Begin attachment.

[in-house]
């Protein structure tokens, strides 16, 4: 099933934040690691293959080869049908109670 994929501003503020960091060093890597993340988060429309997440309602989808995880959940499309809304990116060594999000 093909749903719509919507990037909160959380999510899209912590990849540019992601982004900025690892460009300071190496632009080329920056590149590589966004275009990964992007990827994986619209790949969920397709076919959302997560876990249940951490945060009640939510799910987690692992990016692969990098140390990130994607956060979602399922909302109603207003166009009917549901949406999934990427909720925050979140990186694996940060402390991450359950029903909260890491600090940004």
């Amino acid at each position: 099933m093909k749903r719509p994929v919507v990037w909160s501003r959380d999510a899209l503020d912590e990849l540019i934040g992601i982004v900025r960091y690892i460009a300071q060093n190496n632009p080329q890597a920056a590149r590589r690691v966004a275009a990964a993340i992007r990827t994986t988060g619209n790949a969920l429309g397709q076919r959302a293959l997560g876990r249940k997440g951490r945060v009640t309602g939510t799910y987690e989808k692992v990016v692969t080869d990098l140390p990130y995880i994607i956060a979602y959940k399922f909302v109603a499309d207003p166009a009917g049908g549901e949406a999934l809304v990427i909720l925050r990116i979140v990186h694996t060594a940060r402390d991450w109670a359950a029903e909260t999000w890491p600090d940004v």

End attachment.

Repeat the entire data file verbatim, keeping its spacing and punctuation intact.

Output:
[in-house]
């Protein structure tokens, strides 16, 4: 099933934040690691293959080869049908109670 994929501003503020960091060093890597993340988060429309997440309602989808995880959940499309809304990116060594999000 093909749903719509919507990037909160959380999510899209912590990849540019992601982004900025690892460009300071190496632009080329920056590149590589966004275009990964992007990827994986619209790949969920397709076919959302997560876990249940951490945060009640939510799910987690692992990016692969990098140390990130994607956060979602399922909302109603207003166009009917549901949406999934990427909720925050979140990186694996940060402390991450359950029903909260890491600090940004």
């Amino acid at each position: 099933m093909k749903r719509p994929v919507v990037w909160s501003r959380d999510a899209l503020d912590e990849l540019i934040g992601i982004v900025r960091y690892i460009a300071q060093n190496n632009p080329q890597a920056a590149r590589r690691v966004a275009a990964a993340i992007r990827t994986t988060g619209n790949a969920l429309g397709q076919r959302a293959l997560g876990r249940k997440g951490r945060v009640t309602g939510t799910y987690e989808k692992v990016v692969t080869d990098l140390p990130y995880i994607i956060a979602y959940k399922f909302v109603a499309d207003p166009a009917g049908g549901e949406a999934l809304v990427i909720l925050r990116i979140v990186h694996t060594a940060r402390d991450w109670a359950a029903e909260t999000w890491p600090d940004v």